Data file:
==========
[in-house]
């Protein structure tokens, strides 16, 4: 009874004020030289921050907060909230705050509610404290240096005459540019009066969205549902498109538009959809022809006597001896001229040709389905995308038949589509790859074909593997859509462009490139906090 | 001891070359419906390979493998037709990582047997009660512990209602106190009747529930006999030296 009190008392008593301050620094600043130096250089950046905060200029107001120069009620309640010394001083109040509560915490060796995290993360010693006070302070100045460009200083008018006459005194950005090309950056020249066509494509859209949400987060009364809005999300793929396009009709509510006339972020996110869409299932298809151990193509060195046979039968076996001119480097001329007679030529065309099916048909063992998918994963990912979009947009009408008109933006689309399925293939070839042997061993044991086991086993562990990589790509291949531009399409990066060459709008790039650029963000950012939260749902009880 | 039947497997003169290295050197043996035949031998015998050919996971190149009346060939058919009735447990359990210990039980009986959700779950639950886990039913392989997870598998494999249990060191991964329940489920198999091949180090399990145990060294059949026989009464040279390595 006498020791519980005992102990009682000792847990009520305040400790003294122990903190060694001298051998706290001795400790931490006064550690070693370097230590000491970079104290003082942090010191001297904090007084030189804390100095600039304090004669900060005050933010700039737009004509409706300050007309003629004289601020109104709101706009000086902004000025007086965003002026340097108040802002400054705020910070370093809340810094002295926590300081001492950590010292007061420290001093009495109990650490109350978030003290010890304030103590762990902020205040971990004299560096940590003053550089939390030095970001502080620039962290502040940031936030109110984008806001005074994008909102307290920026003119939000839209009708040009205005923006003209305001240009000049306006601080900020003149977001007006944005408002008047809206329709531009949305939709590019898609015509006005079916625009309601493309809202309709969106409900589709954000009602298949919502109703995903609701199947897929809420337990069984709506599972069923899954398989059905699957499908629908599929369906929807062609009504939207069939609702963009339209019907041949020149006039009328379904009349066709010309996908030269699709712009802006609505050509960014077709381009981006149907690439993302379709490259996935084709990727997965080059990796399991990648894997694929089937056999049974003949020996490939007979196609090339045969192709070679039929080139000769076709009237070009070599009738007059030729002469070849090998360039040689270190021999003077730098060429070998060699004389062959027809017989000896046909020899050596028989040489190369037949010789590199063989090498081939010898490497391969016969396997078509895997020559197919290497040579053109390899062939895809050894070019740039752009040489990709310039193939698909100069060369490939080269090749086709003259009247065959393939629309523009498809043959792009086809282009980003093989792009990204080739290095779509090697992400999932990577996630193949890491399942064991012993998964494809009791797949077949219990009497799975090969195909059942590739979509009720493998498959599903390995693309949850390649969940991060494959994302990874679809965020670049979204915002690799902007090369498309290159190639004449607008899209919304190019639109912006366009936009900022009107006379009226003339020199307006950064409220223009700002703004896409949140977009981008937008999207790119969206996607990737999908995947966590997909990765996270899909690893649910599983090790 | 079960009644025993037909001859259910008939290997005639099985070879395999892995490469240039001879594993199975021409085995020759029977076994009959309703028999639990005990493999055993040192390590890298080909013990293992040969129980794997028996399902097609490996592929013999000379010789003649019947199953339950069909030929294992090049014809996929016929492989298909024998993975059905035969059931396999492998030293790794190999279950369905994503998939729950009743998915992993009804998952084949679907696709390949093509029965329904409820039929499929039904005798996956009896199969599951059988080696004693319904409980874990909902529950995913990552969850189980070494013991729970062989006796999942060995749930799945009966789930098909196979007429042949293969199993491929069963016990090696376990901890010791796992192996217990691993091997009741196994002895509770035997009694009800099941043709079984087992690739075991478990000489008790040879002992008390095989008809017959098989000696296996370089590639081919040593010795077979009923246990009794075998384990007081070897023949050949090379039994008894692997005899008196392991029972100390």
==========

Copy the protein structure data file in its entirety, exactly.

[in-house]
């Protein structure tokens, strides 16, 4: 009874004020030289921050907060909230705050509610404290240096005459540019009066969205549902498109538009959809022809006597001896001229040709389905995308038949589509790859074909593997859509462009490139906090 | 001891070359419906390979493998037709990582047997009660512990209602106190009747529930006999030296 009190008392008593301050620094600043130096250089950046905060200029107001120069009620309640010394001083109040509560915490060796995290993360010693006070302070100045460009200083008018006459005194950005090309950056020249066509494509859209949400987060009364809005999300793929396009009709509510006339972020996110869409299932298809151990193509060195046979039968076996001119480097001329007679030529065309099916048909063992998918994963990912979009947009009408008109933006689309399925293939070839042997061993044991086991086993562990990589790509291949531009399409990066060459709008790039650029963000950012939260749902009880 | 039947497997003169290295050197043996035949031998015998050919996971190149009346060939058919009735447990359990210990039980009986959700779950639950886990039913392989997870598998494999249990060191991964329940489920198999091949180090399990145990060294059949026989009464040279390595 006498020791519980005992102990009682000792847990009520305040400790003294122990903190060694001298051998706290001795400790931490006064550690070693370097230590000491970079104290003082942090010191001297904090007084030189804390100095600039304090004669900060005050933010700039737009004509409706300050007309003629004289601020109104709101706009000086902004000025007086965003002026340097108040802002400054705020910070370093809340810094002295926590300081001492950590010292007061420290001093009495109990650490109350978030003290010890304030103590762990902020205040971990004299560096940590003053550089939390030095970001502080620039962290502040940031936030109110984008806001005074994008909102307290920026003119939000839209009708040009205005923006003209305001240009000049306006601080900020003149977001007006944005408002008047809206329709531009949305939709590019898609015509006005079916625009309601493309809202309709969106409900589709954000009602298949919502109703995903609701199947897929809420337990069984709506599972069923899954398989059905699957499908629908599929369906929807062609009504939207069939609702963009339209019907041949020149006039009328379904009349066709010309996908030269699709712009802006609505050509960014077709381009981006149907690439993302379709490259996935084709990727997965080059990796399991990648894997694929089937056999049974003949020996490939007979196609090339045969192709070679039929080139000769076709009237070009070599009738007059030729002469070849090998360039040689270190021999003077730098060429070998060699004389062959027809017989000896046909020899050596028989040489190369037949010789590199063989090498081939010898490497391969016969396997078509895997020559197919290497040579053109390899062939895809050894070019740039752009040489990709310039193939698909100069060369490939080269090749086709003259009247065959393939629309523009498809043959792009086809282009980003093989792009990204080739290095779509090697992400999932990577996630193949890491399942064991012993998964494809009791797949077949219990009497799975090969195909059942590739979509009720493998498959599903390995693309949850390649969940991060494959994302990874679809965020670049979204915002690799902007090369498309290159190639004449607008899209919304190019639109912006366009936009900022009107006379009226003339020199307006950064409220223009700002703004896409949140977009981008937008999207790119969206996607990737999908995947966590997909990765996270899909690893649910599983090790 | 079960009644025993037909001859259910008939290997005639099985070879395999892995490469240039001879594993199975021409085995020759029977076994009959309703028999639990005990493999055993040192390590890298080909013990293992040969129980794997028996399902097609490996592929013999000379010789003649019947199953339950069909030929294992090049014809996929016929492989298909024998993975059905035969059931396999492998030293790794190999279950369905994503998939729950009743998915992993009804998952084949679907696709390949093509029965329904409820039929499929039904005798996956009896199969599951059988080696004693319904409980874990909902529950995913990552969850189980070494013991729970062989006796999942060995749930799945009966789930098909196979007429042949293969199993491929069963016990090696376990901890010791796992192996217990691993091997009741196994002895509770035997009694009800099941043709079984087992690739075991478990000489008790040879002992008390095989008809017959098989000696296996370089590639081919040593010795077979009923246990009794075998384990007081070897023949050949090379039994008894692997005899008196392991029972100390």